Humanitarian Agencies Warn Darfur Operations Approaching Breaking Point

By rbaker

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Aid agencies warned on January 28 that the enormous humanitarian response in Darfur will soon be paralyzed unless African and global leaders at the African Union summit take urgent action to end rising violence against civilians and aid workers. They said African heads of states and new UN Secretary General Ban Ki-Moon will fail the people of Darfur if they do not take concrete steps to herald the start of a new chapter in the region and ensure that an immediate ceasefire is both agreed and adhered to.

The six agencies -- Action Against Hunger, CARE International, Oxfam International, Norwegian Refugee Council, World Vision, and Save the Children -- said aid workers are facing violence on a scale not seen before in Darfur, leaving access to people in need at the conflict's lowest point at a time when the humanitarian need is greater than ever. Attacks on civilians are again rising and forcing even more people to flee their homes, and a breakdown of the aid response will leave millions in even greater danger. The worsening four-year-old crisis must not be allowed to deteriorate any further.

"The conflict has dragged on far too long and is now worse than it's ever been," said Irũngũ Houghton, pan Africa policy advisor for Oxfam in Addis for the summit. "To wait any longer puts hundreds of thousands of lives in danger and risks a total breakdown of the entire humanitarian response. Today must be the time the African Union, the UN and the international community says enough is enough."

Fresh fighting in January has left more than 350 people dead, according to UN and Sudanese government figures, and forced tens of thousands more from their homes. Splits in the rebel movements and a widespread lack of accountability have left Darfur increasingly lawless, leading to the direct targeting of aid workers. The violence has spread throughout Darfur and crossed the border into Chad. Even major towns and cities are now plagued with violence and have seen fighting and hijackings on the streets.

More than a month after an attack on aid workers in Gereida -- the most violent of the conflict so far, which saw staff raped, beaten and subjected to mock executions -- it is still far too dangerous for agencies to return to the camp. The largest camp in the world for displaced people, 130,000 of them have sought refuge in Gereida from attacks on their villages. Temporary evacuations of staff from other locations across Darfur have continued, with nearly 500 aid workers withdrawn since the start of December. In early January, the UN warned that malnutrition rates are again rising close to emergency levels. Progress made in stabilizing conditions over the past four years is in serious danger of being reversed.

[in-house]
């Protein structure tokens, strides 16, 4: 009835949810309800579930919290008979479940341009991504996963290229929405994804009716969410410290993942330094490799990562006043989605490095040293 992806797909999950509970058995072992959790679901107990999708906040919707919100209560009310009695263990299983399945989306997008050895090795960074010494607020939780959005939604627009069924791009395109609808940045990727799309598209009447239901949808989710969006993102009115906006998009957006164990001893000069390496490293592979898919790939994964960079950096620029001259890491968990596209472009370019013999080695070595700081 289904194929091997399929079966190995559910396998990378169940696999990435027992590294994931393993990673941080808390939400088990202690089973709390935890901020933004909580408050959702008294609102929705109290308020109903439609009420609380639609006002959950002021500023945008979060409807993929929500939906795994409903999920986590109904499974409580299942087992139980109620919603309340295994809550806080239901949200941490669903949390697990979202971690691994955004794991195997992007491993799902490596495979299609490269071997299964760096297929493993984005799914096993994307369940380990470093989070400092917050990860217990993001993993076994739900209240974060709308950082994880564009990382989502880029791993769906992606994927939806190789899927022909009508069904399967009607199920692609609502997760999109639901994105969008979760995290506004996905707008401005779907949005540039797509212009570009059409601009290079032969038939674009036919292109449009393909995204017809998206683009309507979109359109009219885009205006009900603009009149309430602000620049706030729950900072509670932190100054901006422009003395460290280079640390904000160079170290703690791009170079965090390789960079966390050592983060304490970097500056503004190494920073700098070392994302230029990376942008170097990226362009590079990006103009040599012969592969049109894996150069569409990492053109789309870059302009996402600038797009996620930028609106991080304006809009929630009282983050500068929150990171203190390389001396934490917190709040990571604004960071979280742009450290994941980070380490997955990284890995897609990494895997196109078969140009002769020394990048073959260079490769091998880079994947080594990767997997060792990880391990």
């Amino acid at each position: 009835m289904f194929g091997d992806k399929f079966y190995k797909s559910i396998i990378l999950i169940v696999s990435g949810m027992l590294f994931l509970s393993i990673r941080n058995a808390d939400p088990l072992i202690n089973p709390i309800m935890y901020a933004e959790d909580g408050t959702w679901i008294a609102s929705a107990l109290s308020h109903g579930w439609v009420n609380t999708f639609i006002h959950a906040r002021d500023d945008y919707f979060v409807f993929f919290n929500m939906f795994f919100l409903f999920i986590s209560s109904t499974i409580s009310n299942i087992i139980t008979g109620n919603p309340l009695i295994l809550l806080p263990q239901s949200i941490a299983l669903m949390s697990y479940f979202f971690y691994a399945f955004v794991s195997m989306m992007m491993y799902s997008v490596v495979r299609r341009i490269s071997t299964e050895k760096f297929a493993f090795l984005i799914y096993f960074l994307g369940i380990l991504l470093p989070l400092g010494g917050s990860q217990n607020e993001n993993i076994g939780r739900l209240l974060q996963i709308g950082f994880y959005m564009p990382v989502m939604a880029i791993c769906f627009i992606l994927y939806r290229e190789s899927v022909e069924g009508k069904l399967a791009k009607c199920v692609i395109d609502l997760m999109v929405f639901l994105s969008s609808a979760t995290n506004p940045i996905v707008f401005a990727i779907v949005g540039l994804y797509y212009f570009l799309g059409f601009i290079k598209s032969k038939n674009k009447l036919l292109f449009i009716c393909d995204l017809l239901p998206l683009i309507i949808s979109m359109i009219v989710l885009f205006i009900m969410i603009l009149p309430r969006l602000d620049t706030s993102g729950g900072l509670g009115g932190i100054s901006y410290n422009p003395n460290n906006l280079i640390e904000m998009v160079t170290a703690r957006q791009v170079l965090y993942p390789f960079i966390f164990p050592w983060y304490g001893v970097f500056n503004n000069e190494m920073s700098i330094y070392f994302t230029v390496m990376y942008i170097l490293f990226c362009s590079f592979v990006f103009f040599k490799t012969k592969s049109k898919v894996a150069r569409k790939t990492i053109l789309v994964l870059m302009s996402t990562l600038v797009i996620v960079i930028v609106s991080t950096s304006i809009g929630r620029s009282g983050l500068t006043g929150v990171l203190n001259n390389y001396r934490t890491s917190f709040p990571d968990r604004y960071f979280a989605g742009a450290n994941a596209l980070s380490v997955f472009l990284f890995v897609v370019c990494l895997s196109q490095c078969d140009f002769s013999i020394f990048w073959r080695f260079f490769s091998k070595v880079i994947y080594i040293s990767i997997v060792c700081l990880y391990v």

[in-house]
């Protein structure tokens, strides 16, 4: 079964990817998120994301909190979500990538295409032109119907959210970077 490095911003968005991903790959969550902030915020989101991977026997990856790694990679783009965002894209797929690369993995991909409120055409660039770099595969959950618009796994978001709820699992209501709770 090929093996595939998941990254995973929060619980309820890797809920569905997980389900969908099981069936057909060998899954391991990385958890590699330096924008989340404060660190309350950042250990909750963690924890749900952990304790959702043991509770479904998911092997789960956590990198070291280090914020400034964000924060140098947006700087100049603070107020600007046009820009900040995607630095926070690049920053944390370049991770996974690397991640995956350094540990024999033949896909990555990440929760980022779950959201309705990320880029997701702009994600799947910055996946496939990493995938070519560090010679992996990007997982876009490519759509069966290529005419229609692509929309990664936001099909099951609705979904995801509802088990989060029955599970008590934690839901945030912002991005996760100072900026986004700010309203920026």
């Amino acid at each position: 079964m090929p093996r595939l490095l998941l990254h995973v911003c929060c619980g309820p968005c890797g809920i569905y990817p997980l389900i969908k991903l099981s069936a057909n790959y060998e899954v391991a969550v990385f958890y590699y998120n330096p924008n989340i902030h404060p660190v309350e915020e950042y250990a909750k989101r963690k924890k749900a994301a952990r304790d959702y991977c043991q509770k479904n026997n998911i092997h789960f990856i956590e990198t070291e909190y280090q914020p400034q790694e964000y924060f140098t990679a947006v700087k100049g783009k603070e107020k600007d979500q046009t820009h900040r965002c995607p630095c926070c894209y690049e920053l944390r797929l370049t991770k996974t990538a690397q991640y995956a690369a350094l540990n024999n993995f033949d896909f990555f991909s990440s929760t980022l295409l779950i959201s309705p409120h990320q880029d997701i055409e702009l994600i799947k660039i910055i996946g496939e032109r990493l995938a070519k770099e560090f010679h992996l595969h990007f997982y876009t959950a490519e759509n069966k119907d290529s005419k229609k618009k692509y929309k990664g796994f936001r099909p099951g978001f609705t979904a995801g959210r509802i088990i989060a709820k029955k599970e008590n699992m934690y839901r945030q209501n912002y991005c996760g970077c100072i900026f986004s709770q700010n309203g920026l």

The six agencies warn the summit will fail unless:

  1. African heads of states led by Chairperson Denis Sassou Ng'uesso and Ban Ki-Moon greatly increase the pressure on all parties to the conflict to ensure attacks on civilians and aid workers end immediately, and ensure that perpetrators of violence are held to account.
  2. The African Union Commission does more to end the growing violent attacks. The AU's credibility with the people of Darfur is at an all-time low. AU troops in Darfur must immediately try to regain the civilian population's confidence by implementing the following proactive protection measures:
    • Regular "firewood patrols" accompanying women who collect essential firewood and animal fodder outside the camps. Although previously in place, these have now ceased in most locations in Darfur
    • A 24/7 presence inside the main camps and towns to ensure safety of civilians
    • Making more effective use of the Ceasefire Commission to bring violators to account

"The international community has failed the people of Darfur by not providing the AU force with the funds, equipment and support that it need," said Hussein Halane, Save the Children country director in Sudan. "But the AU can -- and must -- do more with the resources already at its disposal. There is no reason why firewood patrols cannot resume immediately."

Aid agencies working in Darfur have repeatedly called for the AU force to be strengthened, but despite two years of promises from the entire international community, the AU is now providing even less protection than before.

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